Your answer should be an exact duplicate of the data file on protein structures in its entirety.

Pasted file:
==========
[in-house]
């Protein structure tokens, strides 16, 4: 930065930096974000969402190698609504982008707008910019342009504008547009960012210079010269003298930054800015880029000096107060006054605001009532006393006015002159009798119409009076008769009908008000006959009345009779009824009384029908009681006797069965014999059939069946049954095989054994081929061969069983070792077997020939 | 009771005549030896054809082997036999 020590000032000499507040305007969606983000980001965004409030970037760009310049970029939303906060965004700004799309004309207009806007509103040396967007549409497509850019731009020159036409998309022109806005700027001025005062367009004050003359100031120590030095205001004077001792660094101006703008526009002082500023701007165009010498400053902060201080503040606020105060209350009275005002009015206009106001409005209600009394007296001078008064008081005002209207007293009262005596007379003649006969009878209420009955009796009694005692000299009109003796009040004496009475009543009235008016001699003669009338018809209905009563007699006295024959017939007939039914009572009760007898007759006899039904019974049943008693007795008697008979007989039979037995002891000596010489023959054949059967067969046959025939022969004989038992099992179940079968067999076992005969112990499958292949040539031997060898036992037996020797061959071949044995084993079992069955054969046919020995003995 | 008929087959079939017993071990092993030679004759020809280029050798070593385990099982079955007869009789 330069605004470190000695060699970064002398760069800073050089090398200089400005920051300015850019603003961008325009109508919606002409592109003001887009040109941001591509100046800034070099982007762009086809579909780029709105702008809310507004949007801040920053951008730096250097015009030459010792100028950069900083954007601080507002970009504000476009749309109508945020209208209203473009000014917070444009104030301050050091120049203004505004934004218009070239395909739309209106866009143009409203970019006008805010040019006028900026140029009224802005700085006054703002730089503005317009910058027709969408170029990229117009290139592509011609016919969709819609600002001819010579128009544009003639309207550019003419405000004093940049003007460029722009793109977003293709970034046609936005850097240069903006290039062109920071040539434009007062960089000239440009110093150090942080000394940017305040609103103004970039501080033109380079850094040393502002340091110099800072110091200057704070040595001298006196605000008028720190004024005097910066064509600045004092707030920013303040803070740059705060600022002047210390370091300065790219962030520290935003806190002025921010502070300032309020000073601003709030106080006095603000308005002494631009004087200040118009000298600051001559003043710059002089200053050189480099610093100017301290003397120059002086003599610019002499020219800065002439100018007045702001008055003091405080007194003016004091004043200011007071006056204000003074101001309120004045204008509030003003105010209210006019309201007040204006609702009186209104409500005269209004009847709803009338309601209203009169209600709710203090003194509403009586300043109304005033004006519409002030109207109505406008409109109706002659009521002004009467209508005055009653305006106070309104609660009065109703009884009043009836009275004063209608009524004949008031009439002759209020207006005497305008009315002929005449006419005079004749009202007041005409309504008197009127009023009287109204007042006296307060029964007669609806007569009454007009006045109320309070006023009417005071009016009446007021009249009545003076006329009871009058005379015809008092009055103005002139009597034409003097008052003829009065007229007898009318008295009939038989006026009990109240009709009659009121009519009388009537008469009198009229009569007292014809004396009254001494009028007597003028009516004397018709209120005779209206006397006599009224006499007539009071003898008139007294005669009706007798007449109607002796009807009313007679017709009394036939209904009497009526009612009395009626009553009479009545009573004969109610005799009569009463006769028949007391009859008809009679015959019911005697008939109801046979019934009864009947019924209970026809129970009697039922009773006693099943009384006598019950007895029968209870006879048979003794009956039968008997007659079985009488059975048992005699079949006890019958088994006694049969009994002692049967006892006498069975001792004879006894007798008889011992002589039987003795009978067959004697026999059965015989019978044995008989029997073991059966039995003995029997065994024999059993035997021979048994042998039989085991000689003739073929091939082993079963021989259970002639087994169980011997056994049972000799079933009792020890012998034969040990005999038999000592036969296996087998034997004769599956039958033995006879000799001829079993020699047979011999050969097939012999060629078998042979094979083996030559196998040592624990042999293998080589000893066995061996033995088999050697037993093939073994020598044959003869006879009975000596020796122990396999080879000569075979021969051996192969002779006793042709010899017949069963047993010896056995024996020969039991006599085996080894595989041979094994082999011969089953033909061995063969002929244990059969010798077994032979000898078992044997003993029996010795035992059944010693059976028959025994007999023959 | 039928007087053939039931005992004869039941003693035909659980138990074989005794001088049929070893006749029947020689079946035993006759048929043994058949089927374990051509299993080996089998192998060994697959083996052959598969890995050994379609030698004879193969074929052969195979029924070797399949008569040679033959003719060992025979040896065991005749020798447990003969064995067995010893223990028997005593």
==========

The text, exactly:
[in-house]
């Protein structure tokens, strides 16, 4: 930065930096974000969402190698609504982008707008910019342009504008547009960012210079010269003298930054800015880029000096107060006054605001009532006393006015002159009798119409009076008769009908008000006959009345009779009824009384029908009681006797069965014999059939069946049954095989054994081929061969069983070792077997020939 | 009771005549030896054809082997036999 020590000032000499507040305007969606983000980001965004409030970037760009310049970029939303906060965004700004799309004309207009806007509103040396967007549409497509850019731009020159036409998309022109806005700027001025005062367009004050003359100031120590030095205001004077001792660094101006703008526009002082500023701007165009010498400053902060201080503040606020105060209350009275005002009015206009106001409005209600009394007296001078008064008081005002209207007293009262005596007379003649006969009878209420009955009796009694005692000299009109003796009040004496009475009543009235008016001699003669009338018809209905009563007699006295024959017939007939039914009572009760007898007759006899039904019974049943008693007795008697008979007989039979037995002891000596010489023959054949059967067969046959025939022969004989038992099992179940079968067999076992005969112990499958292949040539031997060898036992037996020797061959071949044995084993079992069955054969046919020995003995 | 008929087959079939017993071990092993030679004759020809280029050798070593385990099982079955007869009789 330069605004470190000695060699970064002398760069800073050089090398200089400005920051300015850019603003961008325009109508919606002409592109003001887009040109941001591509100046800034070099982007762009086809579909780029709105702008809310507004949007801040920053951008730096250097015009030459010792100028950069900083954007601080507002970009504000476009749309109508945020209208209203473009000014917070444009104030301050050091120049203004505004934004218009070239395909739309209106866009143009409203970019006008805010040019006028900026140029009224802005700085006054703002730089503005317009910058027709969408170029990229117009290139592509011609016919969709819609600002001819010579128009544009003639309207550019003419405000004093940049003007460029722009793109977003293709970034046609936005850097240069903006290039062109920071040539434009007062960089000239440009110093150090942080000394940017305040609103103004970039501080033109380079850094040393502002340091110099800072110091200057704070040595001298006196605000008028720190004024005097910066064509600045004092707030920013303040803070740059705060600022002047210390370091300065790219962030520290935003806190002025921010502070300032309020000073601003709030106080006095603000308005002494631009004087200040118009000298600051001559003043710059002089200053050189480099610093100017301290003397120059002086003599610019002499020219800065002439100018007045702001008055003091405080007194003016004091004043200011007071006056204000003074101001309120004045204008509030003003105010209210006019309201007040204006609702009186209104409500005269209004009847709803009338309601209203009169209600709710203090003194509403009586300043109304005033004006519409002030109207109505406008409109109706002659009521002004009467209508005055009653305006106070309104609660009065109703009884009043009836009275004063209608009524004949008031009439002759209020207006005497305008009315002929005449006419005079004749009202007041005409309504008197009127009023009287109204007042006296307060029964007669609806007569009454007009006045109320309070006023009417005071009016009446007021009249009545003076006329009871009058005379015809008092009055103005002139009597034409003097008052003829009065007229007898009318008295009939038989006026009990109240009709009659009121009519009388009537008469009198009229009569007292014809004396009254001494009028007597003028009516004397018709209120005779209206006397006599009224006499007539009071003898008139007294005669009706007798007449109607002796009807009313007679017709009394036939209904009497009526009612009395009626009553009479009545009573004969109610005799009569009463006769028949007391009859008809009679015959019911005697008939109801046979019934009864009947019924209970026809129970009697039922009773006693099943009384006598019950007895029968209870006879048979003794009956039968008997007659079985009488059975048992005699079949006890019958088994006694049969009994002692049967006892006498069975001792004879006894007798008889011992002589039987003795009978067959004697026999059965015989019978044995008989029997073991059966039995003995029997065994024999059993035997021979048994042998039989085991000689003739073929091939082993079963021989259970002639087994169980011997056994049972000799079933009792020890012998034969040990005999038999000592036969296996087998034997004769599956039958033995006879000799001829079993020699047979011999050969097939012999060629078998042979094979083996030559196998040592624990042999293998080589000893066995061996033995088999050697037993093939073994020598044959003869006879009975000596020796122990396999080879000569075979021969051996192969002779006793042709010899017949069963047993010896056995024996020969039991006599085996080894595989041979094994082999011969089953033909061995063969002929244990059969010798077994032979000898078992044997003993029996010795035992059944010693059976028959025994007999023959 | 039928007087053939039931005992004869039941003693035909659980138990074989005794001088049929070893006749029947020689079946035993006759048929043994058949089927374990051509299993080996089998192998060994697959083996052959598969890995050994379609030698004879193969074929052969195979029924070797399949008569040679033959003719060992025979040896065991005749020798447990003969064995067995010893223990028997005593």